•  I had a million ideas – I wanted to make LOTS of dolls – it felt impossible to choose where to begin – I was overwhelmed.
  •  I got all weird about what people might think.
  •  I wanted to make the best and most perfect doll ever – right out of the gate.

I stayed stuck and thinking for quite a while and then got past that the only way there is –  by starting. By taking a small action – gathering supplies.  Sorting through boxes and boxes of old garments and fabric with doll in mind made me see all sorts of new possibilities and qualities in things I’ve looked at a hundred times before. I got a lot of momentum from that exercise and started drawing, drafting and experimenting – in that good place of letting something evolve. You can see the very beginnings  of  the thinking, experimenting, drafting and refining process – my wonky first steps – below.

doll drafting

Stay tuned for doll #1.

 

my big creative year : perspective

shed skin

When I need to shift my perspective the best thing for me is to wander outside. So I did this weekend, for a little bit in the Adirondacks. I really didn’t think about things or try to figure anything out but while I was smelling moss and tree sap and collecting treasures my head cleared, a lot of franticness lifted.

shed skin

I’m in my usual spot of too much to do, not enough time etc. etc. etc. and I’ve got to let go of something so I’m going to put My Big Creative Year on vacation for the remainder of August. Or, more clearly, I’m going to put posting about it on vacation – I’ll still be having a big creative year and I hope you will too. The timing feels perfect and it takes some pressure off, gives some much needed breathing room. I’ll still be posting about other stuff – what I’m working on etc. and – hopefully later this week- I’ll tell you what I learned in my holiday survey – it was full of surprises. Thanks if you participated – I learned a ton.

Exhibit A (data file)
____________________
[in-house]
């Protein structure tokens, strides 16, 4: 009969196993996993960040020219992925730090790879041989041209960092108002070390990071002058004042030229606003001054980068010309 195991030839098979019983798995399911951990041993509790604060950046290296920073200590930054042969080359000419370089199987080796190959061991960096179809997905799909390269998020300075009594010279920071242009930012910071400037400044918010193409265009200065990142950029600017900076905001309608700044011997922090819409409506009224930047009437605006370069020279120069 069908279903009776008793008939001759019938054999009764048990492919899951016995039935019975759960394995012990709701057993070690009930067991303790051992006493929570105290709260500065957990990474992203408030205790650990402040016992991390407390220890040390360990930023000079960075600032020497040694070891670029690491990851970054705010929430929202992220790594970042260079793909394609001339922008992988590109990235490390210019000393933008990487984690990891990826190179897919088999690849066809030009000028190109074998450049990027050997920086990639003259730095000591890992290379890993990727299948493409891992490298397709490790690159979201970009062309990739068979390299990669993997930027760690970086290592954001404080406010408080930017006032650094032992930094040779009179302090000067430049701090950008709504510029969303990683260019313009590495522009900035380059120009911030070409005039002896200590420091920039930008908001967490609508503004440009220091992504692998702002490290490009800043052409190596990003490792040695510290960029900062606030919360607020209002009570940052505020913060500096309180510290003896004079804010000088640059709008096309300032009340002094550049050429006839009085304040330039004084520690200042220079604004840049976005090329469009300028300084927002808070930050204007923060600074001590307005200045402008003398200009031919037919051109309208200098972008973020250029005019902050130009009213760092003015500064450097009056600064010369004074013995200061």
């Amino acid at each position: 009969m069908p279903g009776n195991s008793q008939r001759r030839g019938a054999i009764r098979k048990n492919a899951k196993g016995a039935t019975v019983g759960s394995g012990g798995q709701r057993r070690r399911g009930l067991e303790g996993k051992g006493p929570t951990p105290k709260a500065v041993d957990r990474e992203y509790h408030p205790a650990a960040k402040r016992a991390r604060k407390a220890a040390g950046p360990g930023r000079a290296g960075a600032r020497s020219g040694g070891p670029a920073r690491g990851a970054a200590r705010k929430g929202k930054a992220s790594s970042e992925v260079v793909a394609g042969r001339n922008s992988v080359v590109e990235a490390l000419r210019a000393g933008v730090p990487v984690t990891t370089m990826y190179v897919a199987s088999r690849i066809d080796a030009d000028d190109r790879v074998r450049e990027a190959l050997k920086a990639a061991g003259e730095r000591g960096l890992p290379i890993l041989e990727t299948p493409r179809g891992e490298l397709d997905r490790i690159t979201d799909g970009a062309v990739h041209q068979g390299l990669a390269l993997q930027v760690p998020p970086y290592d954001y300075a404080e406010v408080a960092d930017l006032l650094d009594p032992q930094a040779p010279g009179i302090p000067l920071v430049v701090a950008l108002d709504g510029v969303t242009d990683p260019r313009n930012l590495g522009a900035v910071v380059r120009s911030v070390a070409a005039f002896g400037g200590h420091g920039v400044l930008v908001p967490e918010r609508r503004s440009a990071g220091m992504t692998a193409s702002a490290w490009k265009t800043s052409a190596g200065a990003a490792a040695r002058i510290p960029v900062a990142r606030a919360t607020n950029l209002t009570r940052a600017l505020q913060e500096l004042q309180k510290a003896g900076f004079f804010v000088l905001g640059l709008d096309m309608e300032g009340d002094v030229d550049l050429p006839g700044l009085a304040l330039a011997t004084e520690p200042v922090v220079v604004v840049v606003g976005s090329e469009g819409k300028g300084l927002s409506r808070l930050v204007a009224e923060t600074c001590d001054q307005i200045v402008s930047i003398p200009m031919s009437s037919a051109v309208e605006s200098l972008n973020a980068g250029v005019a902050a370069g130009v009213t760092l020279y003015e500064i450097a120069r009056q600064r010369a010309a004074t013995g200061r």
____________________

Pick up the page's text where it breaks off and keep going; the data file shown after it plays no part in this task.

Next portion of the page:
my big creative year : the importance of no and what I love about collage

no collage

no collage

“A ‘no’ uttered from the deepest conviction is better than a ‘yes’ merely uttered to please, or worse, to avoid trouble.”
Gandhi

I say yes when I should say no. I think it’s most often to please or to avoid immediate discomfort, sometimes to avoid taking the time to make a truly thoughtful decision or sometimes for fear of lack. Firm, thoughtful, timely NO and carefully considered YES are things I need to work on.

What I do with my time is defined by what I say yes to – say yes to too much of the wrong stuff and the right stuff – the things I really love doing get squeezed out. Halfway through MY Big Creative Year there is still so much, so many ideas and things I want to experiment with waiting on the back burner for me to be less busy with my busyness.

I came across two great articles about creativity, time and NO I hope you’ll check out:

Creative People Say No
by Kevin Ashton

If You Don’t Prioritize Your Life, Someone Else Will
by Greg McKeown

A note on the collage:

It was a good thing to say yes to. Collage is something I love playing with but hardly ever make time for. Time experimenting with mood and pallet, accepting and rejecting ideas – trying things on – it lends itself to “what if” thinking and can draw me out of my worn in grooves. My reason for starting was because I needed an illustration for this post and I intended to be efficient about it but as soon as I began it became clear the somebody just really wanted to make a collage. I got lost in it, spent too much time and thoroughly enjoyed myself.

no quote